Why we dance: the real life story behind ABCD2. In video.

There's something about movement that makes you see things differently. When you travel, a moving vehicle offers a different perspective of the sky. When you play, every stretched sinew and hurting muscle makes you see your skin and bones differently. When you dance, you reach out, you fold, you stretch, you challenge, you express yourself differently.

That expression is at the heart of why everyone dances. Our movie stars dance, but so do we. We dance alone, we dance in company, we dance with training, we dance without it.

In the last few years, dance has turned into a national obsession - and that obsession transcends age, geography, social strata. Be-bop is now a thing across urban India. Dance troupes are formed in slums and housing complexes, in dance studios and living rooms, in temporary shelters and fancy basements.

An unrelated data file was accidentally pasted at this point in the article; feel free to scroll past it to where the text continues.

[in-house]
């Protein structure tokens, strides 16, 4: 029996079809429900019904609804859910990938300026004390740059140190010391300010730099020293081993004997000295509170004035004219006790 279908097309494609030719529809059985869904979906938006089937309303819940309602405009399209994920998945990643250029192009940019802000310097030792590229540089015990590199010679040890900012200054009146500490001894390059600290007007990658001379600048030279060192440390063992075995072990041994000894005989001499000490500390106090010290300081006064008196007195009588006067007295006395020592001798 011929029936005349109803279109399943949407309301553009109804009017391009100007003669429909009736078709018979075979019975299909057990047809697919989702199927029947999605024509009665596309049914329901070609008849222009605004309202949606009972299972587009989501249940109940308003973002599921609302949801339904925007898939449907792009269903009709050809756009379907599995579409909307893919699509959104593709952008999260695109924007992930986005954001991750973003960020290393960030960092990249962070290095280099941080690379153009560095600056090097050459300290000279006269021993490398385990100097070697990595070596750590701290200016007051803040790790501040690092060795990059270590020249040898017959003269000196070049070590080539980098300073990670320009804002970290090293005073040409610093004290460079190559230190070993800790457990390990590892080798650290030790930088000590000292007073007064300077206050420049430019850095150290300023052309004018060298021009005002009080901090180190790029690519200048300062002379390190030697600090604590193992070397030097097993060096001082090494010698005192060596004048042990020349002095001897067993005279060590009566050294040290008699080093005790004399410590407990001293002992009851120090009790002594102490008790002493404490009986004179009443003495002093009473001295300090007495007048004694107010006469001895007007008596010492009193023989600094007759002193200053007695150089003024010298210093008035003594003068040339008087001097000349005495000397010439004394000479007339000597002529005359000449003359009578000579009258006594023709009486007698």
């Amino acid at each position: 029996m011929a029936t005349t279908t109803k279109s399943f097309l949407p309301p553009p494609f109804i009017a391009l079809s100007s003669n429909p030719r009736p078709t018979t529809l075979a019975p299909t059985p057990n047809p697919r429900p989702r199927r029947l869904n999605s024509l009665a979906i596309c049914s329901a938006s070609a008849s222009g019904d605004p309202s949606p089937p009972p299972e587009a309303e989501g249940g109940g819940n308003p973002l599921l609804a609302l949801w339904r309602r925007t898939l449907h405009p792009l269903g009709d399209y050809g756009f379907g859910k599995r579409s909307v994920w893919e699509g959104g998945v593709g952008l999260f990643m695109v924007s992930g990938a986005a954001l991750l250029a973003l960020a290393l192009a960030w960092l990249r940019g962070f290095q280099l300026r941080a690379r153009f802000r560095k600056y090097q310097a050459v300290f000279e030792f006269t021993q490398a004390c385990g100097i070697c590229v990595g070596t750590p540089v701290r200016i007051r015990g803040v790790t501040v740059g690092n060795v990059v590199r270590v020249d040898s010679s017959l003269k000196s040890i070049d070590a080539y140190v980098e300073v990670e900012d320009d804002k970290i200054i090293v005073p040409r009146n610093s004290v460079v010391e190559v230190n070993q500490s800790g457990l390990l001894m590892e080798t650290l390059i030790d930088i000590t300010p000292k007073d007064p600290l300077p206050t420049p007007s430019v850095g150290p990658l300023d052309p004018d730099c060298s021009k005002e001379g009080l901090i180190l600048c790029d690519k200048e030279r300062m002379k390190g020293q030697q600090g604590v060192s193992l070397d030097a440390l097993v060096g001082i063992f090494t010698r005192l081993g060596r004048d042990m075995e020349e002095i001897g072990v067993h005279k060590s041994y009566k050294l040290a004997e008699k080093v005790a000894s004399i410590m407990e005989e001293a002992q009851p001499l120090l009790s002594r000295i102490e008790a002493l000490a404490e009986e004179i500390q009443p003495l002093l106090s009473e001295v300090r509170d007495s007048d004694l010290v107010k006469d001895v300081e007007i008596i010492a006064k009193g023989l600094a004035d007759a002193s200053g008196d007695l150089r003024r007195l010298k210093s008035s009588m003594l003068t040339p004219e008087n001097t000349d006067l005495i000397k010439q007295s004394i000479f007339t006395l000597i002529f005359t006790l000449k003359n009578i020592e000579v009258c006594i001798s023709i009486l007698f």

When you dance you reach out, you fold, you stretch, you challenge, you express yourself differently

ABCD and its recent sequel, ABCD2 capture exactly this zeitgeist. One can contest the skill of the dancing or the believability of the plotline but what is inarguable is that the films depict the reality of thousands of aspiring dancers around the country.

The plot is based on the real lives of The Fictitious Group, started by dancers Suresh and Vernon who were first seen on TV dance competitions such as Boogie Woogie, India's Got Talent and Entertainment Ke Liye Kuchh Bhi Karega. These two choreographers from Vasai, Mumbai came together to form a troupe that, despite having no proper studio to practice in, found themselves at a competition in Las Vegas.

If reality diverges from the film, it's in assuming everyone aspires to global success. Some do aspire to the world stage, or at least to Bollywood success - but for multitudes of others, dance is joy and freedom, and intensely personal.

Anybody can dance but everybody doesn't make it big. Everybody doesn't want to.

Adiba Muzaffar

Adiba Muzaffar @adiba_muzaffar